Tuesday, March 01, 2005


Update on the Iraqi airlift

Last December the Iraqi airlift began in earnest. Truckers were in short supply; supplies weren't making it through. In October, 23 U.S. soldiers famously refused to transport fuel but had to be forgiven rather than court-martialed.

Today I thought I'd see how the airlift is progressing. Though I have no data as proof, this appears to be largest sustained military airlift since the great Berlin airlift of the Cold War.

Why should you care? The reason I wrote about it at the time, as now, is that the airlift is one of those "metrics" that Donald Rumsfeld has such a hard time finding as to how well the war...I mean, pacification effort...is really going. It is also adding greatly to the cost of the war.

The mainstream media, however, are ignoring it. They prefer to focus on events involving personalities even as they do their best to cooperate with the Bush administration to put a smiley face on the war. Hence our recent news of progress concerns the capture of Saddam's half-brother (and how we're "tightening the noose" on al-Zarqawi)—which, in terms of its effect on the occupation, is even less meaningful than the capture of Saddam himself.

Information is sparse but here's what I've found—

"The most dangerous highways in the world"

On February 8 Defensetalk.com carried an Air Force press release that suggests the airlift continues to grow, which is to say that the ground conditions continue to deteriorate—

Recently 250 additional U.S. truck drivers per week were removed from the dangerous roads of Iraq because of expanded air operations that deliver cargo directly from the United States to airfields in Iraq. This, combined with existing air operations, now removes about 1,280 convoy drivers per week from Iraqi roads.

“Many cargo operations were flying into airfields that were located in … the most dangerous areas of Iraq,” he said. “Truck convoys would then drive outward from these airfields across the most dangerous highways in the world in order to deliver supplies to the military forces. There had to be a smarter way to get supplies to our forces.”

Air Force officials increased the number of aircraft available to mitigate convoy operations, but, until now, the focus was not in the areas where truck drivers were facing their greatest threat.

Today, strategic airlift delivers cargo directly to several airfields capable of handling the large aircraft, officials said. A hub-and-spoke system has been established to re-fly cargo to smaller airstrips where C-130 Hercules aircraft can land, but more importantly, to locations where the largest concentration of military forces are assigned.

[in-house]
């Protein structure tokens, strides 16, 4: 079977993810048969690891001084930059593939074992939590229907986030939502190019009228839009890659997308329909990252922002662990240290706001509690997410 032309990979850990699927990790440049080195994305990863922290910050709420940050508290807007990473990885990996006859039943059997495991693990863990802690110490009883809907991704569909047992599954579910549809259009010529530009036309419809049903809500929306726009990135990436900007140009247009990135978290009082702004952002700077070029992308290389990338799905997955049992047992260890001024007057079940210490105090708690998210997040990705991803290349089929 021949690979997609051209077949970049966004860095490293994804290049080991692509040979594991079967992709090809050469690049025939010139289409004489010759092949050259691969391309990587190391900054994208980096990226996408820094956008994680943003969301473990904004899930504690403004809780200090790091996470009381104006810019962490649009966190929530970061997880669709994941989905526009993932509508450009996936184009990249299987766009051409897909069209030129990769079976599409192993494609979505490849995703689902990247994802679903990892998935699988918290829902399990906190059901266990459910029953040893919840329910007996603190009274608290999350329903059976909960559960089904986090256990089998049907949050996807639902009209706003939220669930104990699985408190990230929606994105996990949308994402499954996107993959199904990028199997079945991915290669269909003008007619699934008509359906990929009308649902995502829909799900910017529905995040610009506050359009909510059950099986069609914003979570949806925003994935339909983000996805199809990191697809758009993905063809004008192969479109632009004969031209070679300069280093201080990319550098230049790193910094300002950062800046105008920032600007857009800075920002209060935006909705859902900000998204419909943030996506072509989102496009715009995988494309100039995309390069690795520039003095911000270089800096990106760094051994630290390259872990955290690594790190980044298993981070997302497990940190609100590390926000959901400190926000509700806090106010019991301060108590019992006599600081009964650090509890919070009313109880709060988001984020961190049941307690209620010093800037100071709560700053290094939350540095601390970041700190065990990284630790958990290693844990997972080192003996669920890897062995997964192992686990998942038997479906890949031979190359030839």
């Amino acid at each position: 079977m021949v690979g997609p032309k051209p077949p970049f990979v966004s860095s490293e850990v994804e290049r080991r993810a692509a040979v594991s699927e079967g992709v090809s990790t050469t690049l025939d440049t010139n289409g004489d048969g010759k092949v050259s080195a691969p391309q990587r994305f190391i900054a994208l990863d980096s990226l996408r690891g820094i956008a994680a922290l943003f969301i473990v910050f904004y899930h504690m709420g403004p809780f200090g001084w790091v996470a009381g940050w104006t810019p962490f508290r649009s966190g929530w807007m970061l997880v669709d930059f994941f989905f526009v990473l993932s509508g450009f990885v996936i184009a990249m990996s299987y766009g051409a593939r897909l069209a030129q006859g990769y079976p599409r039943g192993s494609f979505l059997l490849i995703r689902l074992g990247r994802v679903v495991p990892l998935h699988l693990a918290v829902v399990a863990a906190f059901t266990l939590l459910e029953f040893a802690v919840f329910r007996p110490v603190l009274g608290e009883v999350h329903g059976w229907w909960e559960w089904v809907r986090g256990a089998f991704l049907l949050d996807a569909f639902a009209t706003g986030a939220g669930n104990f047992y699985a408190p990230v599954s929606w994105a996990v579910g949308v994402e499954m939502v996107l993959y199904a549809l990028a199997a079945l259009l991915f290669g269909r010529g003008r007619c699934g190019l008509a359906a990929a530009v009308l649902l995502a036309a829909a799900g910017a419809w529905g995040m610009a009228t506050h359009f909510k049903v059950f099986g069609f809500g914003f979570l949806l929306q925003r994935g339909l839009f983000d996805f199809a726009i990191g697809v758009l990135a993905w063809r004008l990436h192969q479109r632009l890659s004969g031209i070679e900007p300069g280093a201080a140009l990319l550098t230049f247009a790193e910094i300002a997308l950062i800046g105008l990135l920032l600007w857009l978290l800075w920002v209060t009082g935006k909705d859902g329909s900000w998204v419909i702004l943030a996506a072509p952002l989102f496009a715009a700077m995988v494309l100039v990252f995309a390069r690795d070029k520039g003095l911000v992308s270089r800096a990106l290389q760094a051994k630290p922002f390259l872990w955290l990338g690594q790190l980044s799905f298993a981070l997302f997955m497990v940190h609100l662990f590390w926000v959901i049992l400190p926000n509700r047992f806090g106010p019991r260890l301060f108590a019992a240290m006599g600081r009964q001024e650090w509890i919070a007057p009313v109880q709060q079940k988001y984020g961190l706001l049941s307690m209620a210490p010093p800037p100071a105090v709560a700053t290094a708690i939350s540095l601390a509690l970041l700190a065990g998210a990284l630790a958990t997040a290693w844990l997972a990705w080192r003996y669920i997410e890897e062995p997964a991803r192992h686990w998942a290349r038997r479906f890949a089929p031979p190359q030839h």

These initiatives have not eliminated all trucks on the roads within the Sunni Triangle, but air support has certainly mitigated the threat for at least 250 more truck drivers per week that once traversed the most dangerous roads in the world, officials said. [emphasis added]

Casualties of the airlift?

If the insurgents are trying to eliminate supply transport and if the U.S. has switched from ground to air, it would follow that the insurgents must be trying to affect the airlift operation.

I suspect that that is what the downing on January 31 of the British Hercules C-130 was about. The Hercules is a plane that can be used for the "spoke" portion of the hub-and-spoke operation mentioned above.

While the crash was widely reported for 24 hours, by February 4 there was only a brief mention that the British military "with the assistance of U.S. forces" had concluded their investigation. No word of their conclusions. But on February 9 AF Lt. Gen. Lance Smith, the deputy commander of US Central Command was quoted as saying—

I personally believe there may have been either hostile action or something that happened inside the aircraft, but I doubt that it was mechanical in nature, if you know what I mean.

Amplifying this, the Scotsman adds—

Smith said there have been reports that ground fire was seen in the area at the time of the crash, and this is being investigated by the British government.

He expressed doubt that a shoulder-fired missile brought down the C-130, but he left open the possibility that it could have been a radar-guided surface-to-air missile or small arms fire.

“I don’t believe that airplane went down from a missile,” he said, noting later that he was referring specifically to what the military calls a man-portable, or shoulder-fired, missile.